Ruck Fussia!

Other than a friend of mine buying an old Moisin-Nagant as a cheap plinking gun, or another friend that collects old Makarov semi-auto pistols, I can think of no other positive contribution to come from the Fussian Federation/USSR.

The hordes of hackers that Fussia produces certainly aren’t a positive, nor is the current government, which presents the facade of a nation based on democratic principles, but is in fact still as murderous, oppressive and tyrannical as it has been since 1917.

Even with the loss of many former USSR states, which the Fussian Federation wants to reclaim, Fussia has the largest land mass of any nation. It also has a disturbingly low birth replacement rate, low life expectancy for males, a crumbling infrastructure(especially the health care system), rising HIV/AIDS infection rates, hostile relations with its neighbors and a minimally effective economy which is almost entirely reliant on the price of oil.

Fussia, since the fall of the old USSR, and particularly since the rise of proud KGB/FSB agent Vladimir(pronounced Vlad-eemer) Putin, the hostility toward the west has resumed unabated. Weaker than it was most of the twentieth century, Fussia began arming our enemies(such as Iran/Syria/Venezuela) and supplying some of them with nuclear technology, all the while giving lip service to their friendship with the West and Israel.

In the most recent example of Fussia’s hostility to the West, we learn of the recent arrest of eleven ten spies from Fussia. These aren’t the type of spies one typically thinks of as they weren’t assigned diplomatic duties, these spies were “illegals” without diplomatic immunity and some of whom were even recognized by Fussian Foreign Ministry officials as Fussian citizens.
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Thought for the day

Give a person a fish and you feed them for a day.

Teach a person to use the internet
and they won’t bother you for weeks.


DIY Thursday!

1) How to build a custom Pergola

2) How to construct a Firepit

The Sierra Club can take a hike. (They do that, don’t they?)

Bill Crawford is a former Mississippi legislator and community college administrator from Meridian, MS. His July 4th guest column in The Clarion Ledger is spot-on:

Researchers say America has twice as much energy (btu’s) in recoverable coal as the Saudis have in oil.

The key word is “recoverable.” Some coal cannot be recovered. Some is too expensive to recover. Some is too expensive to use if recovered. By one measure the U.S. has enough recoverable coal to fuel energy generation for 130 years. Others say 240 years.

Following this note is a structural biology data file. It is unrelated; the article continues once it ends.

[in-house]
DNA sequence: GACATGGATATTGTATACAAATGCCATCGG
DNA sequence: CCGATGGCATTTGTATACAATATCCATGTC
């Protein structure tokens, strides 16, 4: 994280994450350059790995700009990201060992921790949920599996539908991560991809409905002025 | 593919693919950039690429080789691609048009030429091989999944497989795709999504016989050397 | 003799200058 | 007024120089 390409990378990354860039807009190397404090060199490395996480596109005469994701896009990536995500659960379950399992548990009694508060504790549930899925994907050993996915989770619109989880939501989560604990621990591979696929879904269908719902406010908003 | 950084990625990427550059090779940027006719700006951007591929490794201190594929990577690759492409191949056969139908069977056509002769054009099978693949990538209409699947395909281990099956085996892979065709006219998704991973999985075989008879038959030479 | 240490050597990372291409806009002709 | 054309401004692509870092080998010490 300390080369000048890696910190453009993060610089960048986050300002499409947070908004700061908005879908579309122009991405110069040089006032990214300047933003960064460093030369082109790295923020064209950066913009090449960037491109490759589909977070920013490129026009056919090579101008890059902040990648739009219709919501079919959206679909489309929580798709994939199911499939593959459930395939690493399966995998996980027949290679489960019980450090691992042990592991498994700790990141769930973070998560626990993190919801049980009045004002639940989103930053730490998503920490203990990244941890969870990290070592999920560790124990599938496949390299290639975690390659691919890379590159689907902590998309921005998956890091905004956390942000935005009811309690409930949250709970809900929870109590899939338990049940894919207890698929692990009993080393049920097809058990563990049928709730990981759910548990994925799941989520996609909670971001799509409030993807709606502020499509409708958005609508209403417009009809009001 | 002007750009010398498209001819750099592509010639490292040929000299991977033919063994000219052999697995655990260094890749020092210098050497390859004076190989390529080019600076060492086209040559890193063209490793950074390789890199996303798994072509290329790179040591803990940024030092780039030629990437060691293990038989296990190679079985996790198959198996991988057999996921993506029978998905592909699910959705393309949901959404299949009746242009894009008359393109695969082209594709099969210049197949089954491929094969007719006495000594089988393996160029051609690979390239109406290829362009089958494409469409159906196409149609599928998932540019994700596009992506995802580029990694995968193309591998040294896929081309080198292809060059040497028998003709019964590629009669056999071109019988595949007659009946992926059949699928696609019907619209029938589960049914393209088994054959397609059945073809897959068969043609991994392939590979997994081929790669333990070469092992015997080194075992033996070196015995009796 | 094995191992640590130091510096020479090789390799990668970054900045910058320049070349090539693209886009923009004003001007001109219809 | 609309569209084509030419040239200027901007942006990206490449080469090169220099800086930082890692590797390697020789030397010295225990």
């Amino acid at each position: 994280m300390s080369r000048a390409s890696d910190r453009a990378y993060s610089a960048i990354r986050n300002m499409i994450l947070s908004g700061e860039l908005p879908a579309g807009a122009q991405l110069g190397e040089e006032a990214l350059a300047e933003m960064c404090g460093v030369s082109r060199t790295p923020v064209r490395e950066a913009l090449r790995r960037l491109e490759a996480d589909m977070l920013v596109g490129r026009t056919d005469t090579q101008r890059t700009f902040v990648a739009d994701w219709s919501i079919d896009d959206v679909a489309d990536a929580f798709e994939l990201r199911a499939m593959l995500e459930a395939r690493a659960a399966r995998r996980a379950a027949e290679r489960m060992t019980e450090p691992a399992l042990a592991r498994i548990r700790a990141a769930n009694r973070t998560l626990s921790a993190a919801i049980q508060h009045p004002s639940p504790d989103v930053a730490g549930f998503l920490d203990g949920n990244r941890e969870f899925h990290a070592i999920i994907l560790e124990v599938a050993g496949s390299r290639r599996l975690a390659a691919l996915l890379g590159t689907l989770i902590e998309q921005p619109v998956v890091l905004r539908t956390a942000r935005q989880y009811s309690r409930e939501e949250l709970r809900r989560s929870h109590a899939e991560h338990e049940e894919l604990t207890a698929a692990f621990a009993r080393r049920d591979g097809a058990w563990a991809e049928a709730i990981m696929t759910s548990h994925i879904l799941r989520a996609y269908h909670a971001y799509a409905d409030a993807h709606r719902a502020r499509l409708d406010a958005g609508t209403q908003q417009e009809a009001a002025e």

Sounds like a lot of energy independence to me. Well, it would be if we are allowed to burn it.

But burning coal generates particulate, mercury, and sulfur and carbon dioxide. The Sierra club describes this with more fervor: “Coal combustion produces smog, soot, acid rain, the neurotoxin mercury, and is the largest single source of carbon dioxide emissions, a leading cause of global warming.”

EPA loopholes?

Environmental rules governing discharges get stricter every year. Now, the Sierra Club argues that a loophole in the federal Clean Air Act has allowed existing power plants to avoid installing modern pollution controls. They want government to force power companies to install modern technologies for aging coal-fired plants.

So, you might assume, the Sierra Club favors coal-fired plants that meet or exceed Clean Air Act standards?

How about one that would remove 99 percent of the sulfur dioxide, 90 percent of the mercury, and 99 percent of the particulates, would capture 65 percent of the carbon dioxide, and discharge no water?

Nope. The Sierra Club does not favor the Kemper County lignite plant that Mississippi Power Company plans to build, a plant that will meet these standards.

Think it through. Mississippi Power burns lots of coal. It’s OK for the company to revamp its old plants so they pollute less, though not as much less as the Kemper plant. But it’s not OK to build the Kemper plant because of pollution concerns.

Energy stability

Fascinating. The technology Mississippi Power will use in the Kemper plant will make more coal “recoverable.” Lignite is a form of “low-rank” coal that constitutes about half our known coal reserves. Being able to cost-effectively use low-rank coal increases our years of energy independence.

Even more fascinating. But, neither has anything to do with why I favor the lignite plant. I admit my lens is tinted by economic development. I like the Kemper plant because it will mean stability in power generation and power costs for my neck of the woods. If we had nuclear or hydroelectric power, I would feel the same. We don’t.

Of course, it also means Mississippi Power will be buying local coal, not out-of-state coal, hiring lots of local workers who need jobs, and providing a huge economic impact from its investments.

The Sierra Club can take a hike. (They do that, don’t they?)


Sercan Ondem

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